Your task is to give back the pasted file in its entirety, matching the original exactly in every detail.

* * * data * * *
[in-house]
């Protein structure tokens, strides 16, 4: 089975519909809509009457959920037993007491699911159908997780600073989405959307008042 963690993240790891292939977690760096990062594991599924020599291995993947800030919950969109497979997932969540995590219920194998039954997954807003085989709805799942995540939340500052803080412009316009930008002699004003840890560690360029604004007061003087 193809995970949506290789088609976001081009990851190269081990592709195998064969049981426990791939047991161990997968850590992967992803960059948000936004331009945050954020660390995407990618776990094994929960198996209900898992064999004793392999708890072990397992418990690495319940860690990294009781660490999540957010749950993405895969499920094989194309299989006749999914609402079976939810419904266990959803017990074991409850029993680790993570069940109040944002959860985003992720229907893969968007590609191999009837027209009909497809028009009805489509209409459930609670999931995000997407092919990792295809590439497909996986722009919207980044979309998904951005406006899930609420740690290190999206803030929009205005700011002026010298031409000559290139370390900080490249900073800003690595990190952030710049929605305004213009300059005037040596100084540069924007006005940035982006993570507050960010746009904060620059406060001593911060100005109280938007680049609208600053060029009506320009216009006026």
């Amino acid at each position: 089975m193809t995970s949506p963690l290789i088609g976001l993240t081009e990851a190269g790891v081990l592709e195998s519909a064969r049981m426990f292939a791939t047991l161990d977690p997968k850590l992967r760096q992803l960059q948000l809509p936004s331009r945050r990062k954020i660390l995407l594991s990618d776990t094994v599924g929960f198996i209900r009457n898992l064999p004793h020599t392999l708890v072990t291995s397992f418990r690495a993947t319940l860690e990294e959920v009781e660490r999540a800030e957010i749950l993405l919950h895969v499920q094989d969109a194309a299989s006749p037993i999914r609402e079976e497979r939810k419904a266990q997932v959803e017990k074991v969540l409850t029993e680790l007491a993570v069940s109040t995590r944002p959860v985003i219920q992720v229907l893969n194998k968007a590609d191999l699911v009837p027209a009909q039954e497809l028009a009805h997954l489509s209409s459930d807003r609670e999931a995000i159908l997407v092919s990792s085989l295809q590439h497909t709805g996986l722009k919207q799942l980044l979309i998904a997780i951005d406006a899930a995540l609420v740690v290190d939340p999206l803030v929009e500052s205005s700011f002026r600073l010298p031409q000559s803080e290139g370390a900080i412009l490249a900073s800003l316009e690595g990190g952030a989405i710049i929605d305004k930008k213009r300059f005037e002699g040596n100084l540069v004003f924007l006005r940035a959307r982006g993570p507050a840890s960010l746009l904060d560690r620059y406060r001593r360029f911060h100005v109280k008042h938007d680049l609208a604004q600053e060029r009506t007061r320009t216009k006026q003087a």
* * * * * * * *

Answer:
[in-house]
């Protein structure tokens, strides 16, 4: 089975519909809509009457959920037993007491699911159908997780600073989405959307008042 963690993240790891292939977690760096990062594991599924020599291995993947800030919950969109497979997932969540995590219920194998039954997954807003085989709805799942995540939340500052803080412009316009930008002699004003840890560690360029604004007061003087 193809995970949506290789088609976001081009990851190269081990592709195998064969049981426990791939047991161990997968850590992967992803960059948000936004331009945050954020660390995407990618776990094994929960198996209900898992064999004793392999708890072990397992418990690495319940860690990294009781660490999540957010749950993405895969499920094989194309299989006749999914609402079976939810419904266990959803017990074991409850029993680790993570069940109040944002959860985003992720229907893969968007590609191999009837027209009909497809028009009805489509209409459930609670999931995000997407092919990792295809590439497909996986722009919207980044979309998904951005406006899930609420740690290190999206803030929009205005700011002026010298031409000559290139370390900080490249900073800003690595990190952030710049929605305004213009300059005037040596100084540069924007006005940035982006993570507050960010746009904060620059406060001593911060100005109280938007680049609208600053060029009506320009216009006026």
């Amino acid at each position: 089975m193809t995970s949506p963690l290789i088609g976001l993240t081009e990851a190269g790891v081990l592709e195998s519909a064969r049981m426990f292939a791939t047991l161990d977690p997968k850590l992967r760096q992803l960059q948000l809509p936004s331009r945050r990062k954020i660390l995407l594991s990618d776990t094994v599924g929960f198996i209900r009457n898992l064999p004793h020599t392999l708890v072990t291995s397992f418990r690495a993947t319940l860690e990294e959920v009781e660490r999540a800030e957010i749950l993405l919950h895969v499920q094989d969109a194309a299989s006749p037993i999914r609402e079976e497979r939810k419904a266990q997932v959803e017990k074991v969540l409850t029993e680790l007491a993570v069940s109040t995590r944002p959860v985003i219920q992720v229907l893969n194998k968007a590609d191999l699911v009837p027209a009909q039954e497809l028009a009805h997954l489509s209409s459930d807003r609670e999931a995000i159908l997407v092919s990792s085989l295809q590439h497909t709805g996986l722009k919207q799942l980044l979309i998904a997780i951005d406006a899930a995540l609420v740690v290190d939340p999206l803030v929009e500052s205005s700011f002026r600073l010298p031409q000559s803080e290139g370390a900080i412009l490249a900073s800003l316009e690595g990190g952030a989405i710049i929605d305004k930008k213009r300059f005037e002699g040596n100084l540069v004003f924007l006005r940035a959307r982006g993570p507050a840890s960010l746009l904060d560690r620059y406060r001593r360029f911060h100005v109280k008042h938007d680049l609208a604004q600053e060029r009506t007061r320009t216009k006026q003087a």